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Updated: Jan 23, 2023

What this means for us at home and as a community

The UK’s recent fuel supply problem became a major headache for many citizens, especially those of us who depend on motor vehicles for our livelihoods. However, even those who do not depend on petrol for their living have had to deal with endless queues and shortages in petrol stations which have, in many instances, gone out of hand. Yet it is the damage to our collective psyche which has probably dealt the heaviest of blows, the fuel supply shortage has meant another frustration compiling an already weakened mental state following coronavirus lockdowns and Brexit shenanigans. When is life going to return back to ‘normal’?

Most of us understand why the fuel supply problem has come to be, with traditional media outlets informing the bulk of us on shortages of thousands of drivers as the main precursor to a thinning in the supply of fuel coupled with a collective panic which stretched local petrol stations to a breaking point. As to drivers, many factors have been singled out; work conditions which include long hours and low pay adding to an already low esteem towards the job which means drivers don’t exactly ‘puff out their chest’ when jumping into a cab. Work conditions are essential to ones’ livelihood, especially when family is involved. Yet I argue that it is our collective attitude towards menial jobs which has triggered this crisis: let’s not forget the 2008 lorry driver trope involving Jeremy Clarkson’s drive, drive and “murder a prostitute” which rightly landed him in hot water. It’s not only the ex-BBC’s presenter’s personal opinion though, it’s shameful that many of us actually agree that working as a lorry driver is not okay. We are blind by deeming such a vital service as getting much needed supplies from A to B as ‘cheap labour’, work for the uneducated or ‘unwashed masses’, and leaving foreigners to do our dirty work. Now we know what happens when we tell them to leave. It’s no secret that most lorry drivers servicing our petrol stations were of European origin, with very few locals willing to dedicate their lives to a job with such poor perception and remuneration.

Many say that Brexit is a factor, as if this had nothing to do with our collective responsibility - an RHA poll indicated that 58% of HGV drivers who left the country did so because of Brexit - but before you roll your eyes with a ‘here we go again’, I would argue that it isn’t so much the political situation which has ushered out thousands of drivers from our land but our own attitude towards a job which has made us dependent on others to carry out a service we so sorely need. Without these others to do our dirty work, shortages happen. Shouldn’t it be time we reconsider our priorities?

The crisis as a whole, however, isn’t only a domestic issue, as the supply shortage issue has been compounded by pricier carbon credits, which help to tackle climate change, and a hike in fuel price, with Brent crude oil jumping in the last year to levels not seen since late 2018.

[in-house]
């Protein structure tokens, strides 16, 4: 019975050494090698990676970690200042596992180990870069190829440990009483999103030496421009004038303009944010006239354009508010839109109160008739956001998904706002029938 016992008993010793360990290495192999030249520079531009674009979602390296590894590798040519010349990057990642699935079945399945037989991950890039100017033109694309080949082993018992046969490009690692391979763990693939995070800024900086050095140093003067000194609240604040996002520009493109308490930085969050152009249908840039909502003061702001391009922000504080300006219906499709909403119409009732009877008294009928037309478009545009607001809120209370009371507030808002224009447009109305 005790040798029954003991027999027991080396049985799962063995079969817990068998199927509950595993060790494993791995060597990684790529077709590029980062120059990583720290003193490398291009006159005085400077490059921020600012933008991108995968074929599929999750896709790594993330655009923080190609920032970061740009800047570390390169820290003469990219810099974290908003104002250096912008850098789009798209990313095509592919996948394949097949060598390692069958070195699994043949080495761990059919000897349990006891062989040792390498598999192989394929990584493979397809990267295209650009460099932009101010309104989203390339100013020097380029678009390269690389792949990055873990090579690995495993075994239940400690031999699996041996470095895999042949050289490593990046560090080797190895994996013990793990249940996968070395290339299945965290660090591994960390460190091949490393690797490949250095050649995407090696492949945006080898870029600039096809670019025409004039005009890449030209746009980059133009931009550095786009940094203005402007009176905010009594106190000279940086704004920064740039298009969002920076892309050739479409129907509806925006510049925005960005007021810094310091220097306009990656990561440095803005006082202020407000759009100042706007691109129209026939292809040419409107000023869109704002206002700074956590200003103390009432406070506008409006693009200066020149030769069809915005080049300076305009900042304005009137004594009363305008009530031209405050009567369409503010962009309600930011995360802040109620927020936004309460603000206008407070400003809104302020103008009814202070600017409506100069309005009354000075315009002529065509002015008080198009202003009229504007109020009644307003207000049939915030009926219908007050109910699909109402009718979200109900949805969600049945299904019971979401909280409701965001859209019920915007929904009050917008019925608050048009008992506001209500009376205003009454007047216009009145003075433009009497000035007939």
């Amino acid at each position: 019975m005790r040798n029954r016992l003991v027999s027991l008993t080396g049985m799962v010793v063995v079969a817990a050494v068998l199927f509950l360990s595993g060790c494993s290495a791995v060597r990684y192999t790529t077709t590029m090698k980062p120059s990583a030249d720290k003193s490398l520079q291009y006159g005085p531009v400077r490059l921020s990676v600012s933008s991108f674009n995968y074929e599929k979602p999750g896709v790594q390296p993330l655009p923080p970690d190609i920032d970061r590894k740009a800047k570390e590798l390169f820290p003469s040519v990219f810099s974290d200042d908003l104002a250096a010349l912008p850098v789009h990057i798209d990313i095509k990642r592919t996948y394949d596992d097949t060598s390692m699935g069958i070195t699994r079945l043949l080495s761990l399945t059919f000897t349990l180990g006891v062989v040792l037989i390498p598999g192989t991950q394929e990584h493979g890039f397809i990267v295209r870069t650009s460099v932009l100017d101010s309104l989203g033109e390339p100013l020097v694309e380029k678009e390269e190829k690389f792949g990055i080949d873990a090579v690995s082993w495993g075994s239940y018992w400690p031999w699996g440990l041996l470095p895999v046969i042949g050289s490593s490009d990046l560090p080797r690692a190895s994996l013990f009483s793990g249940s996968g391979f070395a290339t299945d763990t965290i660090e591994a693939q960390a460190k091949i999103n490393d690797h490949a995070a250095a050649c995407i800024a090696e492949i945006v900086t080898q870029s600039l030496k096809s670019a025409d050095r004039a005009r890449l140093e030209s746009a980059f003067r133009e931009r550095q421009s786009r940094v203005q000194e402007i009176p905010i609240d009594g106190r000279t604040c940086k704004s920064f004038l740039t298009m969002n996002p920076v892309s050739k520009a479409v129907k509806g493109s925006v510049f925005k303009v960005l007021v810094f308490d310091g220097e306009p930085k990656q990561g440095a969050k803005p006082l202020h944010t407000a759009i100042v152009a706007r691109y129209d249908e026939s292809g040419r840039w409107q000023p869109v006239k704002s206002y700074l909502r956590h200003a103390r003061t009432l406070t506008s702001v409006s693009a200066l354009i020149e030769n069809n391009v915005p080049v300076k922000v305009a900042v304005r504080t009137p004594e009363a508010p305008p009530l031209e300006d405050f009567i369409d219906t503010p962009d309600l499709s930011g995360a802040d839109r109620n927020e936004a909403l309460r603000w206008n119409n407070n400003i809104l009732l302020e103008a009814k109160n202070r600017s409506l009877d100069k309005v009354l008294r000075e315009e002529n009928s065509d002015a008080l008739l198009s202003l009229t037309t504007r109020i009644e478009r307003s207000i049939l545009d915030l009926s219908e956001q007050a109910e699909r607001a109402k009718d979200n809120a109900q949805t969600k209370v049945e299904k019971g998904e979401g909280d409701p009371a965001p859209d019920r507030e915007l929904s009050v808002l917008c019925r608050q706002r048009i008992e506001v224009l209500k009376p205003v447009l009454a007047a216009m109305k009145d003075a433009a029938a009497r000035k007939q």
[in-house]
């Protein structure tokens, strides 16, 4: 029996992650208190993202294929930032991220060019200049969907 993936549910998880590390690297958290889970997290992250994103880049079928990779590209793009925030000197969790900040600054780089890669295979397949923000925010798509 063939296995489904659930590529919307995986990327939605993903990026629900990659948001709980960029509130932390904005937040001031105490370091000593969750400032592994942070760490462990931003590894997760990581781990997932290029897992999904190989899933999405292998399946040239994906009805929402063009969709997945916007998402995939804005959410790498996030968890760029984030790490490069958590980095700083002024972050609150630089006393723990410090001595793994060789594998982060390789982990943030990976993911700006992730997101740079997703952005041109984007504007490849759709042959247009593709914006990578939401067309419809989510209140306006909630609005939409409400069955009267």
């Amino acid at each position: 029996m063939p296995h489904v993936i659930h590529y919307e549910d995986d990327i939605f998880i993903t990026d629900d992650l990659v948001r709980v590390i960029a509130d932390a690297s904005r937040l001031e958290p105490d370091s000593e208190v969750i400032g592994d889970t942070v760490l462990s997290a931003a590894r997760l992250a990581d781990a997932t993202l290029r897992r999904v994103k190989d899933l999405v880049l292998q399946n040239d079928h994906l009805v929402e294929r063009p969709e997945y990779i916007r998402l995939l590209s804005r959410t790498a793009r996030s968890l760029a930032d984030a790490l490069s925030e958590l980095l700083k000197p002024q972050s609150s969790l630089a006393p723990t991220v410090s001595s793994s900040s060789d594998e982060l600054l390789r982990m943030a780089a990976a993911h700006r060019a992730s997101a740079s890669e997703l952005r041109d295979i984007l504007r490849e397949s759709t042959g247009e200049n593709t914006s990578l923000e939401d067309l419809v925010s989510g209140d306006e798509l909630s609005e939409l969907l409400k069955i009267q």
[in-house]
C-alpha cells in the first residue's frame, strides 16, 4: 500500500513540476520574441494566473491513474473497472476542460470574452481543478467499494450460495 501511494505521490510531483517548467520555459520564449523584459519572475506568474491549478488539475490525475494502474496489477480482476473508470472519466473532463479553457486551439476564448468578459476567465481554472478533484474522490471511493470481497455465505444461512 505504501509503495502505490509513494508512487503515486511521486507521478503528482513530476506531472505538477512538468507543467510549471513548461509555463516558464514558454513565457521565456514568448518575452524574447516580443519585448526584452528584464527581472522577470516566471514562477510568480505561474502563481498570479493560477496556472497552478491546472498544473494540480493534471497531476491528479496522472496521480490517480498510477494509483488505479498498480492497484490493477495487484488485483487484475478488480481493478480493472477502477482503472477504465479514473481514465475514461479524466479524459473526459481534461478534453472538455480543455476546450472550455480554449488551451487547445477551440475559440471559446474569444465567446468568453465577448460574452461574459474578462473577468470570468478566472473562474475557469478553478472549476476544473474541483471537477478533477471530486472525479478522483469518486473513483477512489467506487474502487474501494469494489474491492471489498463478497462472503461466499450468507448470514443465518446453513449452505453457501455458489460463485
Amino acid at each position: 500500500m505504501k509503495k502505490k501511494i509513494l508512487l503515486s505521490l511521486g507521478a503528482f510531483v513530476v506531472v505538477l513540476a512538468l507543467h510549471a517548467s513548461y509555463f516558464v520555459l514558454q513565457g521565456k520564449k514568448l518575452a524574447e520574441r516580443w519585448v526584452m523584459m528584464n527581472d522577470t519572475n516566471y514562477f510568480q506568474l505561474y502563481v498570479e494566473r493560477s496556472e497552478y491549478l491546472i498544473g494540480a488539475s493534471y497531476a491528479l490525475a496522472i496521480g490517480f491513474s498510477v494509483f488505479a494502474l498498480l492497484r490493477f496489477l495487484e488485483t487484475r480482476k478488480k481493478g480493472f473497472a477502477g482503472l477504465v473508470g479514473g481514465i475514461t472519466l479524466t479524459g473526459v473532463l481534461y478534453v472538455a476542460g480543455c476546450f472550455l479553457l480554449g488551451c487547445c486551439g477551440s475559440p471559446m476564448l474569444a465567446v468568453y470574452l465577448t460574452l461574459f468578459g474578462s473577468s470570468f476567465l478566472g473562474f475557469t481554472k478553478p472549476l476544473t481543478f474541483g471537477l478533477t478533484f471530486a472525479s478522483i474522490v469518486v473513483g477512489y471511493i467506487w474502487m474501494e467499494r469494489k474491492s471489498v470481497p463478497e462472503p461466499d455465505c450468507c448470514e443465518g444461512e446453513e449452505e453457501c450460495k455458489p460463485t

This is a big deal, if you drive a car you must have already felt the pinch in your already stretched pocket. This also means that suppliers who are already reeling from Brexit and Covid and which historically operate on low margins of around 3% are finding themselves hit by the double whammy of increased running costs in both machinery and men. The fact the government’s solution to the manpower shortage is to ‘entice’ European drivers to come to the UK for 6 months to then be unceremoniously booted out is laughable at best, let’s hope the government realizes that continental goodwill has been spread very thin and actually does something to improve working conditions. Spare a thought to those managers trying to recruit drivers at a wage which won’t bust their business, though it’s probably for the best that drivers actually become valued for their labour and get paid what they’re worth. Maybe then will British nationals actually decide that it’s a job they wouldn’t mind doing after all.

What can we expect for the future? Well, without delving into the deepening energy crisis, we can expect more sectors which were propped up by foreign labour to suffer the most from the current situation. First sector which comes to mind for many is hospitality. And sure, many ‘big shots’ will shrug at the thought of a weakened hospitality sector yet how can ‘big’ businesses such as banking, finance and insurance which require large doses of trust build meaningful partnerships abroad without the infrastructure which allows foreign bosses and managers to actually stay in the country for a few nights when most hotels are understaffed? If the online revolution means business can be solely conducted online then what is the point of London anyway? Without hotel workers, baristas or maintenance which is majorly staffed by Europeans who is going to actually fulfil such important yet much undesired roles? And let’s not dive down the rabbit hole which is the primary sector, everyone knows that those who pick our ‘great British’ veggies are, in a large part, foreign temporary workers.

We can view the fuel supply issue as a crisis in of itself, a bump in the road, or a symptom of a much larger trend. As a trend it could well be another symptom of an illness which will mean more suffering for the British public which bears the brunt of our mismanaged economy and society. Yet we can blame the politicians as much as we want, it will come to nothing unless we start re-evaluating and actually start appreciating the importance of the jobs which to many, have seemed menial. This has been going on for too long and we are suffering the consequences of it. Time for a rethink, if you see a lorry driver resting at a station, you’ll do well in showing your appreciation.

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